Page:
COVID outreach in August in Sunset Park, Brooklyn after a spike there. Photo by Michael Appleton/Mayoral Photography Office
This week, New York has been closely monitoring a group of 20 COVID hotspots, where as of today, the infection rate has increased from 5.5 to 6.5 percent. Of the top 10 zip codes statewide, six are in Brooklyn with seven-day-average infection rates of 6 and 4 percent, and one is in Queens with a 4 percent infection rate. In Orange County, one zip code has a staggering seven-day infection rate of 18 percent, while two Rockland County zip codes are at 16 and 14 percent. To deal with the issue, the state has employed 200 rapid testing machines to these zip codes.
Here is the zip code breakdown as of October 1, 2020:
Chart via Office of the Governor
In Brooklyn, the neighborhoods with the highest infection rates are Gravesend, Midwood, East Midwood, Borough Park, Bensonhurst, and Sheepshead Bay, respectively, where clusters were first identified last week. In Queens, the zip code corresponds with Kew Gardens, also first identified last week.
In total, there are 1,769 zip codes in New York. Statewide, if you omit the clusters, the infection rate is .98 percent. On September 30, the state performed 109,218 tests, and 1,382, or 1.27 percent, were positive. The 20 most problematic zip codes have a combined infection rate of 6.5 percent, up from 5.5 percent in previous days. These top-20 zip codes make up 6 percent of the state’s population and 26 percent of all the state’s positive cases.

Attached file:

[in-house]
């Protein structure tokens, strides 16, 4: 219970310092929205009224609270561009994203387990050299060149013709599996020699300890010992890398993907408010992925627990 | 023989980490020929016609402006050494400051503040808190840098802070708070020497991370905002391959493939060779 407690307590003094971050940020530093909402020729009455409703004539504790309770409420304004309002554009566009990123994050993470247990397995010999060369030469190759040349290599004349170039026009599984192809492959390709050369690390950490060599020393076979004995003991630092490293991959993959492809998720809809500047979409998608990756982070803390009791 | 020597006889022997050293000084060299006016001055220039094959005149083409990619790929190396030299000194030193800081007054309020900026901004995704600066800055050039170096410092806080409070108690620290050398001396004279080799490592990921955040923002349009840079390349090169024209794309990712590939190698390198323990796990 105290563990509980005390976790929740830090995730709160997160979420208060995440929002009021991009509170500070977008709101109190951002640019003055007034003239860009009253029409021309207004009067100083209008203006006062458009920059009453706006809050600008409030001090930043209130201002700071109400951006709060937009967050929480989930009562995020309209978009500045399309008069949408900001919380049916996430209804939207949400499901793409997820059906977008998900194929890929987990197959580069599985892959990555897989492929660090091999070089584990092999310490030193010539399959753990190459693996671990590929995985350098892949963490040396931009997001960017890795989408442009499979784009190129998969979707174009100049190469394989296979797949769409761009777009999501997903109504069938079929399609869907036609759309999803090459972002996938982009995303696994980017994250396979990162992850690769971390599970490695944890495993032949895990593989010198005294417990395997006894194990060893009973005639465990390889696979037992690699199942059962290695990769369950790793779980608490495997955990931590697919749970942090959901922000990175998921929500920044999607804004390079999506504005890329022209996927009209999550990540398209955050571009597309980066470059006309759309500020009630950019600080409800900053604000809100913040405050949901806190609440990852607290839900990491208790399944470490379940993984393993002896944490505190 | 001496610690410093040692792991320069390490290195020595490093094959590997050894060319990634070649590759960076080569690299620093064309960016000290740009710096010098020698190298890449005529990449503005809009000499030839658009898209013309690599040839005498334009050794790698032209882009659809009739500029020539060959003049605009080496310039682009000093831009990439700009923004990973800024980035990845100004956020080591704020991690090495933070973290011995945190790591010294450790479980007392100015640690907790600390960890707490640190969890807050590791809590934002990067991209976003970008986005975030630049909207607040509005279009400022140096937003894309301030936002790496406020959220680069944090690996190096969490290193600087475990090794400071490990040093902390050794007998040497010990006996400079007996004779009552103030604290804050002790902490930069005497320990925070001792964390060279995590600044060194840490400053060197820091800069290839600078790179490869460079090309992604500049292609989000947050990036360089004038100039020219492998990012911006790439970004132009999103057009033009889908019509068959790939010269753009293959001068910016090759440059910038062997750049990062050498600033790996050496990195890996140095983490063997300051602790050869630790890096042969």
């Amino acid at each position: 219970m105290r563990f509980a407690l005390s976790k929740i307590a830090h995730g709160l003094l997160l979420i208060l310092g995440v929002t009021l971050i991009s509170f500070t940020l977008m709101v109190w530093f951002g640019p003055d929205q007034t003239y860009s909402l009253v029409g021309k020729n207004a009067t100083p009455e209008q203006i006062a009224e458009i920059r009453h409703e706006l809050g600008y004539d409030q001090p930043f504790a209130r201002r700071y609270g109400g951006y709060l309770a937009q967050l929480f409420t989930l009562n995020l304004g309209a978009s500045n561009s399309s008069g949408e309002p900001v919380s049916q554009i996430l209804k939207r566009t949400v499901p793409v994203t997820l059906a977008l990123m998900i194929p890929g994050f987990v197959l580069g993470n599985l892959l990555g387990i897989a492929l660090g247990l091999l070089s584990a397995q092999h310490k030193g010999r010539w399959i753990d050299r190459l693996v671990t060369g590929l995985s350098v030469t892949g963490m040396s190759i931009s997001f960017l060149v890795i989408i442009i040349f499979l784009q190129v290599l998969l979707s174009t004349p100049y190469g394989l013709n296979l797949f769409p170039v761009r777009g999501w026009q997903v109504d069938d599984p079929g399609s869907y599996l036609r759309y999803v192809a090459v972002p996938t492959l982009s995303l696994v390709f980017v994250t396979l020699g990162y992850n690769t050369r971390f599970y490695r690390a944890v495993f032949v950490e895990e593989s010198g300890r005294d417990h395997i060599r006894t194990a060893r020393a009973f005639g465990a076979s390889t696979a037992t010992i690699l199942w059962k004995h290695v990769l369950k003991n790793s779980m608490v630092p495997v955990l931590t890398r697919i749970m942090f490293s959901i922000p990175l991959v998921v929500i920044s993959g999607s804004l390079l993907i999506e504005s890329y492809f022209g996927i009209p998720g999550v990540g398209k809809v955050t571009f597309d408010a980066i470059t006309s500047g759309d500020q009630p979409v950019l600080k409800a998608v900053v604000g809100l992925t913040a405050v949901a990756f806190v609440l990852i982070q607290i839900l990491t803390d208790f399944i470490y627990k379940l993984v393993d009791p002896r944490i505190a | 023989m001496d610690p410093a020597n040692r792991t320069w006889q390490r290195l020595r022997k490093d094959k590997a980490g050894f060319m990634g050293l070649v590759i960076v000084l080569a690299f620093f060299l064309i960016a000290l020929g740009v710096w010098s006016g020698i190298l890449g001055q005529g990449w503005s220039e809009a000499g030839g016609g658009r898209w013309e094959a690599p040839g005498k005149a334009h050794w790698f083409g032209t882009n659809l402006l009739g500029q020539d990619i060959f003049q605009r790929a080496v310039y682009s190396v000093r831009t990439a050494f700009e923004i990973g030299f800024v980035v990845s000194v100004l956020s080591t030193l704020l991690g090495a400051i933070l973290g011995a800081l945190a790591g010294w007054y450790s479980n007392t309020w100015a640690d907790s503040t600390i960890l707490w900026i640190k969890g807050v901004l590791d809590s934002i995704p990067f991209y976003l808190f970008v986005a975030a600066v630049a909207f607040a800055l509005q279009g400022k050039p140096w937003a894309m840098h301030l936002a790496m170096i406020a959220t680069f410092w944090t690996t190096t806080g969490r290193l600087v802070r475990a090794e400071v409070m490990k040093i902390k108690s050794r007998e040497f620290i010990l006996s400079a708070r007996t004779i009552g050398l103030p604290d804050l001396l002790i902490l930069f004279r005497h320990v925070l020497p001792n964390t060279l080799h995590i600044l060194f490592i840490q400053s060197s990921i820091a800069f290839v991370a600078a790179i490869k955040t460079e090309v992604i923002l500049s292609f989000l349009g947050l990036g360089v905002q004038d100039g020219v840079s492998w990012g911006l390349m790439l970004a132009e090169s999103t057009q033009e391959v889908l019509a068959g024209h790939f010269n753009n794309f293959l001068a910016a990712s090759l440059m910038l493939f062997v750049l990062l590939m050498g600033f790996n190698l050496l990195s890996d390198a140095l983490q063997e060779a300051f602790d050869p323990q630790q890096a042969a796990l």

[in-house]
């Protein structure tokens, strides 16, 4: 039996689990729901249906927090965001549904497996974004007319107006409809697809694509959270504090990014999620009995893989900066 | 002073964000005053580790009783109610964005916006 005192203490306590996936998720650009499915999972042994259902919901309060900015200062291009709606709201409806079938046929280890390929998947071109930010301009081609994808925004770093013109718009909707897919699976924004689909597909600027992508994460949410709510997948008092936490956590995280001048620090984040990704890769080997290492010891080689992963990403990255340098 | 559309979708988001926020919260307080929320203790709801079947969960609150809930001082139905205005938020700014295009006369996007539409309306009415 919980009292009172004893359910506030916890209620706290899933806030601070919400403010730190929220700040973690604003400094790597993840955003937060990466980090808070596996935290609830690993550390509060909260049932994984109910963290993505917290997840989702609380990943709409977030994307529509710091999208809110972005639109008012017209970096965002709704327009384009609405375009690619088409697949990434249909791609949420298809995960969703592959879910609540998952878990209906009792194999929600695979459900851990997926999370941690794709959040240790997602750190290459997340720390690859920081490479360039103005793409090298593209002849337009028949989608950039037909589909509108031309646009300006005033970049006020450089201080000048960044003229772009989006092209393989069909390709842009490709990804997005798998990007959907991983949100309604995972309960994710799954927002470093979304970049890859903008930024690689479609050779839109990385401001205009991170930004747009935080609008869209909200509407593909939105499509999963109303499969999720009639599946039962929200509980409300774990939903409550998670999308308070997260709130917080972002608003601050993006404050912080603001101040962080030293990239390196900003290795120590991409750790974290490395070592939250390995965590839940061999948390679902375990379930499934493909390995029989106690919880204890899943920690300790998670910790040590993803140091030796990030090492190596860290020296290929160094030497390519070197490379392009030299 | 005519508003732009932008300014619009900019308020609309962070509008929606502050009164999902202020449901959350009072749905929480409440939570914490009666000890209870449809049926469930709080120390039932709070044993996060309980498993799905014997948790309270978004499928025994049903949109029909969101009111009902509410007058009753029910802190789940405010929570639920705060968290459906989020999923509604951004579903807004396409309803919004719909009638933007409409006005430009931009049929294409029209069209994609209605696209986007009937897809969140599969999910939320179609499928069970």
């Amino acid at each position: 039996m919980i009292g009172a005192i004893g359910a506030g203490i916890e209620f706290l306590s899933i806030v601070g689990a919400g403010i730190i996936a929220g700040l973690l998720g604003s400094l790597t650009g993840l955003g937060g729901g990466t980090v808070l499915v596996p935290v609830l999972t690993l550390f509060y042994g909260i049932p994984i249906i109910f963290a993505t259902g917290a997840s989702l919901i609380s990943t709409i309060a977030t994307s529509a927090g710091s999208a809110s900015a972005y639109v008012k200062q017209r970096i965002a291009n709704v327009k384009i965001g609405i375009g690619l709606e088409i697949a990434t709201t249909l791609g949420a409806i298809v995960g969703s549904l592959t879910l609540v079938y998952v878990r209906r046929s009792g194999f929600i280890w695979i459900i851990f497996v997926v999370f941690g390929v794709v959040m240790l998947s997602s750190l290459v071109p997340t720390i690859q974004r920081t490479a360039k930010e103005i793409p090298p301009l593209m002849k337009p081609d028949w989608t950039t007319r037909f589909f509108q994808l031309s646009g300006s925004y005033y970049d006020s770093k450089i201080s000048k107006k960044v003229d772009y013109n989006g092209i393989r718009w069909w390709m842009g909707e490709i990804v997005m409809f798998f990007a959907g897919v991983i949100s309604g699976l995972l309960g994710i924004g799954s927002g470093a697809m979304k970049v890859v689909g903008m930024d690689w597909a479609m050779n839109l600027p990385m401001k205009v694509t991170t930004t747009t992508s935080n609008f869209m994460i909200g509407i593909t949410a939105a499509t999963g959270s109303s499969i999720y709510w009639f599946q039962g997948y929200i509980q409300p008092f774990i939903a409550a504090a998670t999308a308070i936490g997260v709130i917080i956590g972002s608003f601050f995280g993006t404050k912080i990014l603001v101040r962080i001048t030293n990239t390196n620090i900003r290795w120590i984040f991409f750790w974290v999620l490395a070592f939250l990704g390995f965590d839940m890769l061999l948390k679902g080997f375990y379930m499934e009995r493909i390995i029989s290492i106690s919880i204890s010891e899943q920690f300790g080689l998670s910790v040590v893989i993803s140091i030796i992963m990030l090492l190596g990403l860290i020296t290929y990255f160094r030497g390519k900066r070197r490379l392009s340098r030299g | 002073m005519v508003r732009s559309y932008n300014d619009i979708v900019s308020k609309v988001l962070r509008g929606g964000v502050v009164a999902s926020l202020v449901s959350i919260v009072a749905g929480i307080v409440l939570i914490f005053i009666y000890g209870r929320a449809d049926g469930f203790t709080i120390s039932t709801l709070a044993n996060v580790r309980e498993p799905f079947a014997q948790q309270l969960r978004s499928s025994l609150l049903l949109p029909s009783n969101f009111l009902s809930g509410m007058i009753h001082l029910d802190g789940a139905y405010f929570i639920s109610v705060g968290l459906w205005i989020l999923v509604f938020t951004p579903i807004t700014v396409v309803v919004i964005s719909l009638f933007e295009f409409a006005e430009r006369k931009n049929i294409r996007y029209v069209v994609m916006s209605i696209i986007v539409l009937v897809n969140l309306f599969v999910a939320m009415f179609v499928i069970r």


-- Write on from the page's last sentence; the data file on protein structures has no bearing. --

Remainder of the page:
In a press conference today, the governor said, “It’s no longer about public education, it’s about enforcement — I don’t think there has been a public health topic that has been more exhaustively communicated in my lifetime than wearing a mask.”
Recent news has shone a light on the growing number of social gatherings and subsequent rise in cases in Orthodox Jewish communities. As the New York Times reported today, in New York City “officials are particularly concerned about eight neighborhoods in Brooklyn and Queens, some with large Orthodox Jewish communities, that have accounted for about one-fourth of New York City’s new cases in the past two weeks, despite representing about 7 percent of the city’s population.” These clusters have emerged during the high holy days of Rosh Hashana and ahead of Yom Kippur, which typically include large religious gatherings.
The rapid testing machines that were sent out earlier this week can perform four tests per hour and have a turnaround time of 15 minutes. The governor encouraged schools within these zip codes to request a machine and begin testing their students.
Editor’s Note: This story was originally published on September 28, 2020, and has been updated with new data.
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